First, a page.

Canadian police have threatened to start arresting truckers and other demonstrators who have shut down central Ottawa and disrupted cross-border trade for two weeks in protest against the government's COVID-19 measures, as similar protests have spread to other countries to demand an end to pandemic restrictions.
Police in Canada's national capital warned truck-led protesters on Wednesday that they could face criminal charges and their trucks could be seized if they continue their "unlawful" clogging of downtown streets."
Ottawa has been gridlocked by a so-called "Freedom Convoy" consisting of truckers and other motorists for 12 days now. The government has already declared a state of emergency in the city.
What started last month as a movement opposing a Canadian vaccine mandate for cross-border drivers - a requirement mirrored by a US rule –has morphed into a rallying point against the government’s public health measures.
Protesters have said they will not leave until all mandates and COVID-19 restrictions are dispensed with.
Canadian Prime Minister Justin Trudeau has lambasted the movement as "unacceptable," warning that the action threatens the country's economic recovery.
"Blockades, illegal demonstrations are unacceptable, and are negatively impacting businesses and manufacturers," Trudeau said in the House of Commons on Wednesday. "We must do everything to bring them to an end."
"You can't end a pandemic with blockades... You need to end it with science. You need to end it with public health measures," he said to the protesters.
This comes as the busiest land crossing from the United States to Canada has remained shut.
Trucks started blocking traffic at the Ambassador Bridge, located between Lake Erie and Lake Huron, late on Monday.
Several Canadian and American chambers of commerce and industry associations have demanded the bridge be cleared.
Another trade link between Coutts, Alberta and Sweet Grass, Montana has also been blocked by protesters for several days.
The protests against COVID-19 restrictions have spread to other cities across the North American country, including Toronto, Edmonton, Halifax, and Vancouver as well. They have also sparked solidarity rallies in other countries around the world—namely New Zealand's capital Wellington and Canberra in Australia.
In New Zealand, police arrested more than 50 people on Thursday during an anti-vaccine protest outside Parliament inspired by the Canadian trucker convoy.
Anti-vaccine protesters had pitched tents and parked cars on the grounds of the New Zealand Parliament building, inspired by the standoff in Canada.
On the third day of the protests, police brought in 100 additional officers to evict protesters from the grounds, ripping up tents and dispelling people.
Great-grandad arrested for honking horn
A new video has surfaced showing a diminutive 78-year-old man being wrestled to the ground and cuffed after honking his car horn in support of the “Freedom Convoy.”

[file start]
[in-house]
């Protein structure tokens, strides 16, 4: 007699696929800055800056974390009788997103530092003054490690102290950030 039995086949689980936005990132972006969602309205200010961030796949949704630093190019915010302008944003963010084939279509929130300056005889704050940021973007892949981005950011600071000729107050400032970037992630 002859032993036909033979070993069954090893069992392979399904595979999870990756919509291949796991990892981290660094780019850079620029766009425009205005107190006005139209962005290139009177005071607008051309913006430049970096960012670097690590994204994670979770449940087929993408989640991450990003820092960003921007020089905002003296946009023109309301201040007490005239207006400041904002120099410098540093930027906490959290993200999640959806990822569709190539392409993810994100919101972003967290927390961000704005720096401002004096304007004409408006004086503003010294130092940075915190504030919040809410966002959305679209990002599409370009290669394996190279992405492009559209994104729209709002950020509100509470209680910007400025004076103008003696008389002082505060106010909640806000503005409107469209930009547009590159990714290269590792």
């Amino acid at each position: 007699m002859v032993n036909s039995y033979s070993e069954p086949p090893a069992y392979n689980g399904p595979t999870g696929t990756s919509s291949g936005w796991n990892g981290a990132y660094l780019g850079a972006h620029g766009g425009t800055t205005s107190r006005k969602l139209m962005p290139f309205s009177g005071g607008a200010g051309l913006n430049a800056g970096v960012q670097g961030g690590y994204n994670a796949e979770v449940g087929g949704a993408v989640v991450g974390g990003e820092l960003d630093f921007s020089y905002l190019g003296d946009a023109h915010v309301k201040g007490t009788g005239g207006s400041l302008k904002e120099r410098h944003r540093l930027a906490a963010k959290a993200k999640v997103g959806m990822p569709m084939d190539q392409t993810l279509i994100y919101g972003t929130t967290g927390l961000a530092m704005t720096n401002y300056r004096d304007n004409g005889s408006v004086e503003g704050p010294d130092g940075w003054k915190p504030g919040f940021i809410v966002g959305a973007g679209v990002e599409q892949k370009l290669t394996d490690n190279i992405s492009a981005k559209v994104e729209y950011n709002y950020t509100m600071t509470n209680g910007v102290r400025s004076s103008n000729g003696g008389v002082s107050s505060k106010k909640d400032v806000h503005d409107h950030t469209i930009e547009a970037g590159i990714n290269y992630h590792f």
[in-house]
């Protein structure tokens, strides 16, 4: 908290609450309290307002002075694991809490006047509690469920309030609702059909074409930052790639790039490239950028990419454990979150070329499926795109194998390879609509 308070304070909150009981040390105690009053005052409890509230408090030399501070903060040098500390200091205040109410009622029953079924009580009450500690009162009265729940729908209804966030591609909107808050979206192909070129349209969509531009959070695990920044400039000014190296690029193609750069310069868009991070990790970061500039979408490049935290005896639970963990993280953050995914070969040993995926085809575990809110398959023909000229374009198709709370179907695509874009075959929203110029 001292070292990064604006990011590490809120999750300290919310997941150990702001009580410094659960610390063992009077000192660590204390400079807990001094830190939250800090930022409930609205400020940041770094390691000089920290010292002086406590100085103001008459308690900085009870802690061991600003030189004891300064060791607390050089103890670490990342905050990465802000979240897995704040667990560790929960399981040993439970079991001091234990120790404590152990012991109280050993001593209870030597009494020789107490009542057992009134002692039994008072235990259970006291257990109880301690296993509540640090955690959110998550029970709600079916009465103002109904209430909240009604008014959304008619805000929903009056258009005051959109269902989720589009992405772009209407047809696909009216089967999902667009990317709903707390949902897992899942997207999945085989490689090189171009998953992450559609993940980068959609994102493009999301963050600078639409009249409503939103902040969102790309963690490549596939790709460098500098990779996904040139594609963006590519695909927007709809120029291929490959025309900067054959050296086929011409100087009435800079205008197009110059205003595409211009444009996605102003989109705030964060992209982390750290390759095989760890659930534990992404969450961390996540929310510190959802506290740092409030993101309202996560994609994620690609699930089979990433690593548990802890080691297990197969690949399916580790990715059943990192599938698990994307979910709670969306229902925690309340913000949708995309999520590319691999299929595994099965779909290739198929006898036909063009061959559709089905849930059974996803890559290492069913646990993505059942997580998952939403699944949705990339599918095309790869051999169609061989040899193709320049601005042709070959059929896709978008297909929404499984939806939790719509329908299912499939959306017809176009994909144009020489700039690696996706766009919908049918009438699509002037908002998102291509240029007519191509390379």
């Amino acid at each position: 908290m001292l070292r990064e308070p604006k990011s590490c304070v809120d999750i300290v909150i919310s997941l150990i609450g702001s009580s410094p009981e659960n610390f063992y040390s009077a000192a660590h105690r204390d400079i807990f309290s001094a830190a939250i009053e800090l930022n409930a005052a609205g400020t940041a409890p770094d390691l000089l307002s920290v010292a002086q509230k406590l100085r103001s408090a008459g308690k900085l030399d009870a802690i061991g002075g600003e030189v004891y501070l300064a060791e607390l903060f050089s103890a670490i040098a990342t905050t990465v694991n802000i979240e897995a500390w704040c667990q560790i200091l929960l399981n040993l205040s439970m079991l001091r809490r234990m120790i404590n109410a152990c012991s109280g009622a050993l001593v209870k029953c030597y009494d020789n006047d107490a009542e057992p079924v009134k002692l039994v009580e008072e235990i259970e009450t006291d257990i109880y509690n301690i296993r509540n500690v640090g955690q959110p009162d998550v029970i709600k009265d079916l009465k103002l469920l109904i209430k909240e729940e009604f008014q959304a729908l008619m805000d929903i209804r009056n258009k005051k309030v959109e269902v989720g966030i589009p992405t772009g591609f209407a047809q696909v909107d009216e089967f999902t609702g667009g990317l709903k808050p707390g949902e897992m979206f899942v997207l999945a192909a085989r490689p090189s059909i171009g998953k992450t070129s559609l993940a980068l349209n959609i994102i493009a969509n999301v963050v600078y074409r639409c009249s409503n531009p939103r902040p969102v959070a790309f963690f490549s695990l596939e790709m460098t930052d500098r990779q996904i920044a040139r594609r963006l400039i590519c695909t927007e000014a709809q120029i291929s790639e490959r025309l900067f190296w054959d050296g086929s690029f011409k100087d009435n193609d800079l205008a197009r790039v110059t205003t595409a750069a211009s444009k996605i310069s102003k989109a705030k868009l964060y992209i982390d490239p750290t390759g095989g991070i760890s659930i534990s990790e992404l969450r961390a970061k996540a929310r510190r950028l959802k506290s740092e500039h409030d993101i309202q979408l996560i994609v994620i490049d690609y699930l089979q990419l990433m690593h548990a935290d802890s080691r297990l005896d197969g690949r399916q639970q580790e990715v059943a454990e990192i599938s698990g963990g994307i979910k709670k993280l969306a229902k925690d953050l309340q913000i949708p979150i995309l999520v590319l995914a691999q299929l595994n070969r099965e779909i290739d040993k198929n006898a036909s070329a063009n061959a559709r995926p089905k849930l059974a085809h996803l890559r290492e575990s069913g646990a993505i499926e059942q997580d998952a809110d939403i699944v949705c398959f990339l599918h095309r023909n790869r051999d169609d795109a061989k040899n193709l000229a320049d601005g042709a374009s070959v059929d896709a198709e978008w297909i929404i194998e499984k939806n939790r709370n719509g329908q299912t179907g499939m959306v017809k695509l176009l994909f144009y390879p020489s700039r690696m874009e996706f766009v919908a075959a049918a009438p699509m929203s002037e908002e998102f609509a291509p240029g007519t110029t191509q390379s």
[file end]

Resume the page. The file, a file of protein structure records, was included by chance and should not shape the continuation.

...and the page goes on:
The viral video shows 4-foot-10-inch-tall great-grandfather Gerry Charlebo being confronted by an Ottawa cop who eventually forced him to his knees as he cuffed him on Sunday.
The officer later told a group heckling him for abusing the old man “It’s an offense — it’s an offense to beep your horn.”
Charlebois, who was wearing pajama pants at the time, was eventually marched away in cuffs by two officers who towered over him.
The retired high school janitor later told the Toronto Sun that he was “so sore” after suffering cuts and bruises on his arms and hands, shoulder and knee during his arrest.
“I meant no harm,” he said, adding, “I just gave the trucker a thumbs-up and a honk.”
The old man said he was ultimately given a $118 bylaw ticket for “unnecessary noise,” claiming the cops told him he “was in trouble for honking the horn.”
One of Charlebois’ four children called his father’s arrest “disgusting,” saying “There was no need to be so rough with him … They didn’t seem to arrest any of those big truckers like that.”
Neither Ottawa police nor Mayor Jim Watson have commented so far on the outrage, according to the local paper.
Thousands of residents have complained of harassment by protesters, and an online petition demanding action has drawn 40,000 signatures.
Police have cracked down on horn-blowing amid complaints from locals about the tactics used by the “Freedom Convoy” truckers.
Trudeau accused of fueling anger
Meanwhile, Trudeau has been accused of stoking division over his handling of the coronavirus pandemic, after he branded the Freedom Convoy protesters “swastika wavers.”
“This is a story of a country that got through this pandemic by being united — and a few people shouting and waving swastikas does not define who Canadians are,” Trudeau told lawmakers during an emergency debate on Monday night.
Trudeau went on to say that the protesters are “trying to blockade our economy, our democracy, and our fellow citizens’ daily lives,” stressing that the protests have to stop.
The conservative lawmakers have accused Trudeau of fueling discontent amid the pandemic — and failing to give Canadians a timeline for when life may return to normal.
Candice Bergen, the country’s conservative interim leader “We are at a crisis point, not just outside the doors and across the country, but the country overall,” said.
“And so much of it is because of the things he’s said and done.”